Men Need a 'Lift' Too: Aging Levels the Playing Field

I know Boomer males are struggling with their aging bodies too. Just like their female counterparts, they are living longer and expect, as Bob Dylan wrote, to be 'forever young.'
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I was about an hour into a live radio show, talking about my new book, "Face It: What Women Really Feel as Their Looks Change," when Lenny, a fellow from the Bronx, called in: "Hey, what about us guys? We feel pressure too!" He went on to say, "Do you have any idea what it's like watching middle-aged men in the movies make it with those gorgeous nymphets?" Harrison Ford, Robert Redford and Al Pacino came to mind, bedding women half their age. He asked me to consider those nonstop ads for Viagra, Levitra and Cialis, where smooth characters whisk their women off into the night with Astaire-like grace and Brando-like animalism. Always in the mood and ready to go at a moment's notice. Lenny continued, "We guys don't talk about it, but stuff like that makes us feel bad. How can we measure up?" I told him I understood. Women have been feeling that way for years.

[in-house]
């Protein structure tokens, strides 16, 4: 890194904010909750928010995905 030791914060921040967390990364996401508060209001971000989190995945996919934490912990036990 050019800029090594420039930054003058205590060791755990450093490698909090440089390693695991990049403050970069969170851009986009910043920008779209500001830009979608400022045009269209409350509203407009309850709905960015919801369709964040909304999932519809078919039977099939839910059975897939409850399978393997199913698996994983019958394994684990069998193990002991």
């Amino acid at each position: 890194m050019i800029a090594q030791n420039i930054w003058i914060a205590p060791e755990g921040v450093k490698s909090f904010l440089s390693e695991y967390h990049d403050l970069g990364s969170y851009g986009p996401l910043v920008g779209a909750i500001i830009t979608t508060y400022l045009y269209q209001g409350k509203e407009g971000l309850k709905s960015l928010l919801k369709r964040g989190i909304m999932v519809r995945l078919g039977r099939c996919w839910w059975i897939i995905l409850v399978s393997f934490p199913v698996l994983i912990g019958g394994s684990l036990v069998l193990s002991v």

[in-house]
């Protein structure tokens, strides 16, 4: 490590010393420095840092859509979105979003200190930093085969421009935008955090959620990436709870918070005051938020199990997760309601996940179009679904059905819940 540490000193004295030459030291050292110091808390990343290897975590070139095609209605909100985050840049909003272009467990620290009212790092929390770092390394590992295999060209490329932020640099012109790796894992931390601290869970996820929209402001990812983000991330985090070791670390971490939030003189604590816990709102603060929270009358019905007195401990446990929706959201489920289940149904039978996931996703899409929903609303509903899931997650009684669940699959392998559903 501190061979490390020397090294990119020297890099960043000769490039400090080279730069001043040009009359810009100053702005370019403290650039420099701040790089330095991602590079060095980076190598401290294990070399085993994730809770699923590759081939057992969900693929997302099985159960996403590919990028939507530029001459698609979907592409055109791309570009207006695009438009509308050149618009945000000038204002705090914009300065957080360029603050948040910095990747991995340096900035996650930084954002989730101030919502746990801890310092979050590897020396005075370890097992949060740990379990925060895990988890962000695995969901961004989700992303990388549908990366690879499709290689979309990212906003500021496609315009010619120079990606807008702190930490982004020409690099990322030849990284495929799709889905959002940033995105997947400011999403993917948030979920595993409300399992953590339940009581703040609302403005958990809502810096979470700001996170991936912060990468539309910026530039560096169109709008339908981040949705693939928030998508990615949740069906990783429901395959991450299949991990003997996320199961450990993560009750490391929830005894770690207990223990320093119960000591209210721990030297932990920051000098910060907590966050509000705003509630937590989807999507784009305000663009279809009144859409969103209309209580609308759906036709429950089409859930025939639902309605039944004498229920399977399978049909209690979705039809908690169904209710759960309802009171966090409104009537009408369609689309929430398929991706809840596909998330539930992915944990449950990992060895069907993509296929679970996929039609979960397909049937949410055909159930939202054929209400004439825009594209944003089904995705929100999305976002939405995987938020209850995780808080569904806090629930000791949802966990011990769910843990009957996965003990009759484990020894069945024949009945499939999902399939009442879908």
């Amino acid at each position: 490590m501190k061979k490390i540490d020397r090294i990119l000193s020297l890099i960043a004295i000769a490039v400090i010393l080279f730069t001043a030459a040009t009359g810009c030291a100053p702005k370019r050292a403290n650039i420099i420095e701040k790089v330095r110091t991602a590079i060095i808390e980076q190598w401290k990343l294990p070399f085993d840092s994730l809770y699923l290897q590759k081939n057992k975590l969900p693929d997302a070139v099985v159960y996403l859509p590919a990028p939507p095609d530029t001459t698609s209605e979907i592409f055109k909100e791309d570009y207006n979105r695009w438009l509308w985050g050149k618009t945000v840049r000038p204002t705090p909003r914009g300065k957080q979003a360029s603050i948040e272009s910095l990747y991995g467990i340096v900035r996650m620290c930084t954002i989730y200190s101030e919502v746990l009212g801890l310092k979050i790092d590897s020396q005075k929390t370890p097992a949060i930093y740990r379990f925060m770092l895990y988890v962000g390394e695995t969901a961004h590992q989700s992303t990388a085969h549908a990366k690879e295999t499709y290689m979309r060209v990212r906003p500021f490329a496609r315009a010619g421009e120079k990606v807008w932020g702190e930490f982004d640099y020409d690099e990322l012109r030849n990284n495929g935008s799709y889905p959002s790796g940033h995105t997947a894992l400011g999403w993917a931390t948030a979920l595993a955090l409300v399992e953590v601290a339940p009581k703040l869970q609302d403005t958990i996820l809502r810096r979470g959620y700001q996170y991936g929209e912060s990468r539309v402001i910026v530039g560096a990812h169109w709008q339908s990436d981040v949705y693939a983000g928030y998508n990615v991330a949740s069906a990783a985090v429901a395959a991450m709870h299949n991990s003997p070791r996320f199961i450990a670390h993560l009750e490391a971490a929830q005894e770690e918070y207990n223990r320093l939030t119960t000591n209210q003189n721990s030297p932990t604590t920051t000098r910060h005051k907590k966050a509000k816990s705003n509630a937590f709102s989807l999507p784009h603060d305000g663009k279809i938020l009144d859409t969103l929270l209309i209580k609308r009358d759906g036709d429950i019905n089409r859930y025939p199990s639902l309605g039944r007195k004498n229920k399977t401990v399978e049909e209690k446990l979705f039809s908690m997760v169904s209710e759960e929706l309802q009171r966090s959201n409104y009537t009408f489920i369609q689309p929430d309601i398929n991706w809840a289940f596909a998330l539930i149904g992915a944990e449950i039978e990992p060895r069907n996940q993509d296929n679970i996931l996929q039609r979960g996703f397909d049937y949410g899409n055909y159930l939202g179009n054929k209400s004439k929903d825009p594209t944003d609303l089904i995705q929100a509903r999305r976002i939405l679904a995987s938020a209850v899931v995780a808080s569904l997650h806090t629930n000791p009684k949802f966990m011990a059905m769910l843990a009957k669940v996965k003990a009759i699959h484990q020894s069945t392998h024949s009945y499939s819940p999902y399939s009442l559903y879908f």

Because of feelings like Lenny's I have been encouraged to write a version of "Face It" for men. I'm not yet clear if their issue is about looks, virility or both, but I know Boomer males are struggling with their aging bodies too. Just like their female counterparts, they are living longer and expect, as Bob Dylan wrote, to be "forever young." While midlife women are easing into yoga and Pilates, men are on softball fields and basketball courts trying to revive memories of the "good old days." They still want to play hard, sweat and grab a beer. It's not until their aching backs or torn Achilles take them out of the game that they are reminded they have reached midlife. Even then, after weeks of Advil and physical therapy, they're back out there, living up to the words of another songwriter, John Mayer: "I'm only good at being young."

Men tell me they are surprised by the powerful, visceral reactions they have when they first notice their diminishing flexibility, strength and endurance. They reluctantly admit that they are also reacting to the changes they see in the mirror. Is it manly to be paying this much attention to aging looks? If accomplishments and financial success are valued over a youthful body and face, they are not sure what to make of the queasiness that comes with the physical changes they see. Sure, gray hair and crow's feet may not signify men's 'uh-oh' moments as they do for many contemporary women, but their aging appearance is troubling them more than they ever thought it would. And our youth-obsessed culture isn't making it any easier.